Data Disclosure Helps See the Actual Effect of Using Resources and Timely Make Necessary Decisions
Implementation of the Extractive Industries Transparency Initiative (EITI), which requires disclosure of data and financial information, is a possibility for the government, business, and public to know the real state of extracting industries and gain the maximum extraction efficiency. The sector transparency enhancement and further steps to be taken by Ukraine to improve the situation in the extracting industries were the key topics discussed at the conference “EITI in Ukraine: How to Manage Resources Efficiently”, which was held in Kyiv on February 21 and 22.
According to the People’s Deputy of Ukraine and Member of the EITI BoardOlha Belkova, the disclosure of information will allow avoiding many problems and pursuing the policy with utmost efficiency: “Emergency measures have been introduced today in the Ukrainian energy industry. They result from a failure to assess properly all risks, economic and political, related to the coal shipments from the occupied territory. If we knew more, we could prevent this from happening and take necessary actions with a view to the diversification. The Extractive Industries Transparency Initiative standard and provisions of the EU transparency and reporting directives help make a variety of information available to the general public. The complete knowledge of the industry will allow the Government and the Parliament pursuing the policy that takes account of the actual state of affairs and timely making justified decisions based on facts and needs.”
During the conference, the second report was presented as part of the Extractive Industries Transparency Initiative where the extractive industry’s role in the country’s economy was detailed and information provided on reserves and production volumes of coal, oil and gas, and iron, manganese, and titanic ores.
Chairpersonof theEITINational Secretariat Dina Narezhneva pointed out that the experience of producing EITI reports demonstrated again the need to make the Initiative’s reporting process as convenient as possible for all parties involved: “Many developed countries have the electronic reporting system, and core databases are publicly available – this is the objective we should be aimed at.”
In the course of the conference, a statistical base of public data of the Ministry of Energy and Coal Industry was presented, as well as a new energy sector on-line map developed by experts that will allow tracing quickly enough the route of energy resources from production to consumption and financial routes that accompany them.
As Olena Pavlenko, Deputy Chairperson of the Multi-Stakeholder Group and President of the DiXi Group’s Think Tank put it, through implementing the EITI and similar initiatives, the government could keep the reforming pace stable. “Since the time the Extractive Industries Transparency Initiative was launched in Ukraine, four energy Ministers have changed; but in spite of that, the EITI is under way. This means that the reformation process can be rendered stable and irreversible only through continuous cooperation between the government, business, and public,” Olena Pavlenko summed up.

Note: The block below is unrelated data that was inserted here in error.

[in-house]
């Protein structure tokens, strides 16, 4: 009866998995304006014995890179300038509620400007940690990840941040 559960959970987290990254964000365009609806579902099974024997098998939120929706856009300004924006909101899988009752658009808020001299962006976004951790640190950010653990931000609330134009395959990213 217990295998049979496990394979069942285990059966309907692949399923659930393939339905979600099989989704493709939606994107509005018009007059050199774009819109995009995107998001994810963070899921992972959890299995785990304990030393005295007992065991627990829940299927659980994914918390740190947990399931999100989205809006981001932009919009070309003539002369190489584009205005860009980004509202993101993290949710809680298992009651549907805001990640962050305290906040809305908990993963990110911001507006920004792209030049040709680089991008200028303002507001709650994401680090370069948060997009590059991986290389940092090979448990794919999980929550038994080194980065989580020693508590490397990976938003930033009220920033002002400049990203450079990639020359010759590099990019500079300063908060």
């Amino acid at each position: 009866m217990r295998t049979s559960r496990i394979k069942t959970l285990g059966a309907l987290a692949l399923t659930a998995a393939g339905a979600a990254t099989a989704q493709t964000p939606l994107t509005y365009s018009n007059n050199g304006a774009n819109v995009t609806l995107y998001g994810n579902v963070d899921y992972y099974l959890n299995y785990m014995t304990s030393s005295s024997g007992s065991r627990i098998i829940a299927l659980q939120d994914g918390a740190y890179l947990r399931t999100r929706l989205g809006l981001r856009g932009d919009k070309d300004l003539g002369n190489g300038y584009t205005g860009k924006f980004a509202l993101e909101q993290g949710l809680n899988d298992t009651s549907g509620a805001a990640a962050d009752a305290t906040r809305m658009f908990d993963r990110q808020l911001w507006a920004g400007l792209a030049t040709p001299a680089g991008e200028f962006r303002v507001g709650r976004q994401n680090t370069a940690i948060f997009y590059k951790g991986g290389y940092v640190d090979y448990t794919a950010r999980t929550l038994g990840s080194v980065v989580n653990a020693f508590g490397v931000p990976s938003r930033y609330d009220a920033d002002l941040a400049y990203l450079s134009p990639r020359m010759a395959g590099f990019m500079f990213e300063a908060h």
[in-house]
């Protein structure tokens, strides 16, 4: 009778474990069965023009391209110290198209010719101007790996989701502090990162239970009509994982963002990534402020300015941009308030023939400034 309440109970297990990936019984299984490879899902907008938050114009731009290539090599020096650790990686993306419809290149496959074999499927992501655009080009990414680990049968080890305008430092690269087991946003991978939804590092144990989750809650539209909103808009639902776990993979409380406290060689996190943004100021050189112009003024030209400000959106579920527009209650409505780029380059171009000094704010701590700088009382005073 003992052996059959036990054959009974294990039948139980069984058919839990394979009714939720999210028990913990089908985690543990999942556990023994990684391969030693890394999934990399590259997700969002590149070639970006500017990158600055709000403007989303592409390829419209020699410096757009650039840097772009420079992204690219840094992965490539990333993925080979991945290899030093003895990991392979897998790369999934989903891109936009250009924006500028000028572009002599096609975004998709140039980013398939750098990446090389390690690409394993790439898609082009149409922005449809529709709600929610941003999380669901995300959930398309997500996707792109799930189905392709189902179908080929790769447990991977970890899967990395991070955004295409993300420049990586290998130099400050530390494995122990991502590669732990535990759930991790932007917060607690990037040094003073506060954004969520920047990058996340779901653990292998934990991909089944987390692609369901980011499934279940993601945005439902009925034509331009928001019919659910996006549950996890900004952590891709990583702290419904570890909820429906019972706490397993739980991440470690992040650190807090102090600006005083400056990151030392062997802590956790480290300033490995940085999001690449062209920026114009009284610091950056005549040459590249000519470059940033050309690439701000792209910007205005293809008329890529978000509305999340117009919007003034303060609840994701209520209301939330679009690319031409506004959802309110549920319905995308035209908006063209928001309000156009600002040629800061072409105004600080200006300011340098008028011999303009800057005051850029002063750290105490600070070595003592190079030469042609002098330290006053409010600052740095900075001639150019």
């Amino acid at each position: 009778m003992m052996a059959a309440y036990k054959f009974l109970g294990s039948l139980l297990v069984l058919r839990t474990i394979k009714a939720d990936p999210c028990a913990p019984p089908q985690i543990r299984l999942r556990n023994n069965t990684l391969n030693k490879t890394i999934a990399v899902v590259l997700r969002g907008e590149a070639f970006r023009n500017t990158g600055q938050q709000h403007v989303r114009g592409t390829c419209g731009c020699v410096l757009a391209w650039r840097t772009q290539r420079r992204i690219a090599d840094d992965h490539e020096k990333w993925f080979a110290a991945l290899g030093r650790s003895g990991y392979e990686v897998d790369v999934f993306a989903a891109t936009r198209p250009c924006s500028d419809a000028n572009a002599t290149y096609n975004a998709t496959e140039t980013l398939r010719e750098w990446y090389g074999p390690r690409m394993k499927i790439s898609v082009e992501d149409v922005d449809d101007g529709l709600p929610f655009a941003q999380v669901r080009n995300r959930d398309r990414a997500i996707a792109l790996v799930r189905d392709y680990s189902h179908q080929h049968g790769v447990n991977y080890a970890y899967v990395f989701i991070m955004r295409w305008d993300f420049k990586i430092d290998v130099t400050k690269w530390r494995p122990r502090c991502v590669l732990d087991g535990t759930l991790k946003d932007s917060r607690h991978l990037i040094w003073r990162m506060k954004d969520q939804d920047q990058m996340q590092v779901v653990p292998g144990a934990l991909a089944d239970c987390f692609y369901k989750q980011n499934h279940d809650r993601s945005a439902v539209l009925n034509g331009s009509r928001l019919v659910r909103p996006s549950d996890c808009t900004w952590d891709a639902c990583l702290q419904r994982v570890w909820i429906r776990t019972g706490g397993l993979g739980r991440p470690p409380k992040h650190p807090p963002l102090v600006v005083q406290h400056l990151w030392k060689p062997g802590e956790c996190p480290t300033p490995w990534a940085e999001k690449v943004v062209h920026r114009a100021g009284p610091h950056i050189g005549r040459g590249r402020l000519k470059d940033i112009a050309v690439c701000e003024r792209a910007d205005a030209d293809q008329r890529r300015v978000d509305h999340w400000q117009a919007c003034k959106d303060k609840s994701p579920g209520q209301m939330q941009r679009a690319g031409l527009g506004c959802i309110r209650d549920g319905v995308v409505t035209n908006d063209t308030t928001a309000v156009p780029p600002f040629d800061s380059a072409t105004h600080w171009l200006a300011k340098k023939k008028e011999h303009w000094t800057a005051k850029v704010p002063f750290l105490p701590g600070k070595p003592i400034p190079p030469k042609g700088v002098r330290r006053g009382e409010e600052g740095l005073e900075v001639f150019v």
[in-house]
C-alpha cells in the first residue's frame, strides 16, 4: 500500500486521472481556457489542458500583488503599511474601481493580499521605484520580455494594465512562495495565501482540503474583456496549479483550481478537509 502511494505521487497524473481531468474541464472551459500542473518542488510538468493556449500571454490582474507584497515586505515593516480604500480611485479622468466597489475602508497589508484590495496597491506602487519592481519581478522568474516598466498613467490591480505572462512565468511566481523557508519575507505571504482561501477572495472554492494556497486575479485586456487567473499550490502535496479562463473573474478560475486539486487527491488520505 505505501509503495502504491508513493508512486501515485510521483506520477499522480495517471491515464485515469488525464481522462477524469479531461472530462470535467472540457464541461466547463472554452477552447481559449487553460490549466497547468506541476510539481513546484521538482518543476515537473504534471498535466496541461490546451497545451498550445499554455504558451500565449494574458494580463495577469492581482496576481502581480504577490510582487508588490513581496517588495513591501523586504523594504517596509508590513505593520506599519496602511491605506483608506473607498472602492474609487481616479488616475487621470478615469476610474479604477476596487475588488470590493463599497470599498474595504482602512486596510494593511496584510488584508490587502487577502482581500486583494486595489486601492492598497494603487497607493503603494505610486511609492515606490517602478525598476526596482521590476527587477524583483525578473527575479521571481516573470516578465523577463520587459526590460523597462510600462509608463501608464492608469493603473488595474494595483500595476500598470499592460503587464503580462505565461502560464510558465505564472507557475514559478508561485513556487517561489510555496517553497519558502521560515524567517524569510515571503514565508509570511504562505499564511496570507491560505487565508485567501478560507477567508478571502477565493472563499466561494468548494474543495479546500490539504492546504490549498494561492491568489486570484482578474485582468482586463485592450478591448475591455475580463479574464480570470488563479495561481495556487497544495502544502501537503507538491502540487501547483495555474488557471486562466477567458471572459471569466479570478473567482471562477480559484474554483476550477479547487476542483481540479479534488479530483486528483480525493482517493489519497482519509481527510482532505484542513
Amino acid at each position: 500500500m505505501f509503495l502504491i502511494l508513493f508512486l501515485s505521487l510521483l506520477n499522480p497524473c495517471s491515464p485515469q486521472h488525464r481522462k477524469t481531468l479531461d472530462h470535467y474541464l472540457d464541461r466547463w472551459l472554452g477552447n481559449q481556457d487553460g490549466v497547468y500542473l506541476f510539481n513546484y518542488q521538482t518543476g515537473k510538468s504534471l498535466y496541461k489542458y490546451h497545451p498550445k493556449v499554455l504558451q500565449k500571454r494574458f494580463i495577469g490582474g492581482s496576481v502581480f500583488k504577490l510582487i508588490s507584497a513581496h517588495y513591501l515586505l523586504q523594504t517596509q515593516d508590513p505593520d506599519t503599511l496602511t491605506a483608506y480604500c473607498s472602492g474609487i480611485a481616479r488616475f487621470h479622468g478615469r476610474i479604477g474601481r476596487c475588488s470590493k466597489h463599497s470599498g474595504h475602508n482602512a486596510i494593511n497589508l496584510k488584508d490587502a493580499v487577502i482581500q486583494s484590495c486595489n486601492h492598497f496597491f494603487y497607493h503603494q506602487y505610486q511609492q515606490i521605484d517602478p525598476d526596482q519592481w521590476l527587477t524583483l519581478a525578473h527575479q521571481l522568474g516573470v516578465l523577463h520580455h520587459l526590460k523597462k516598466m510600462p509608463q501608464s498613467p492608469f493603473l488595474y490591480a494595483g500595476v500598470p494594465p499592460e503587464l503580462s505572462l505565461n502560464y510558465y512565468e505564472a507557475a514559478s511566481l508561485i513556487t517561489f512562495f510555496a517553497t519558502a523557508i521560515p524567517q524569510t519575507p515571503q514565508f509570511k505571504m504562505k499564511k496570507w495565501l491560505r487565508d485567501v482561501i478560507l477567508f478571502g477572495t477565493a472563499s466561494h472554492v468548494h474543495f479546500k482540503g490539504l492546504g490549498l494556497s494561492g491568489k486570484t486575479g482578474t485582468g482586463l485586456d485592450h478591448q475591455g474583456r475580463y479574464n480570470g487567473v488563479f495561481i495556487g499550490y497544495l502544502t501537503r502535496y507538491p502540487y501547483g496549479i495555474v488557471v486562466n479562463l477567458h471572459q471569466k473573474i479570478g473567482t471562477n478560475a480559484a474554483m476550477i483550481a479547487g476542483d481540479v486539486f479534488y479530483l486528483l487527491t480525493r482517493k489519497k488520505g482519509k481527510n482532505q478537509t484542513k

It should be noted that the business is interested in information disclosure no less than the government and public. In particular, Oleh Prokhorenko, Ukrgazvydobuvannia PJSC’s Head of the Board, claimed that the company supported EITI implementation in Ukraine: “Ukrgazvydobuvannia is a leader of the Ukrainian gas industry. We follow the 20/20 strategy to increase the Ukrainian gas production until 20 billion cub. m by 2020. We have always supported and continue to support the Transparency Initiative in our industry and were among the first ones to start submitting our data for the EITI Report because transparency in the gas industry will contribute to a more open dialog with communities and will become a foundation for sustainable development of gas extracting regions,” the company’s Head commented.
Roman Opimakh, Executive Director of the Ukrainian Association of Gas Producers,added that the gas industry is currently ready to report not only to the state but also to the public: “Such multi-party monitoring of compliance with the international principle ‘Publish What You Pay’ is necessary to build a transparent producer-to-consumer chain that assures the subsoil management performance appraisal.”
The better Ukrainians understand the situation in the energy sector, the better awareness of the governmental policy they will have and the easier it will be to restore trust between the government and public, which was ruined long ago. Under the conditions where complex reforms and decisions are required, the government will benefit if people have such trust and understanding. Transparency and disclosure of data is a step of trust between the government and people.
The Extractive Industries Transparency Initiative (ЕІТІ) is an independent and voluntarily maintained international standard intended to increase government earnings transparency in the extractive industry. It is currently implemented in 51 countries. The EITI requires auditing of corporate payments and government revenues from the development of national natural resources. Further, this standard requires disclosing information on subsoil use licensing procedures and other subsoil use information. More information on the EITI in Ukraine is available atwww.eiti.org.ua.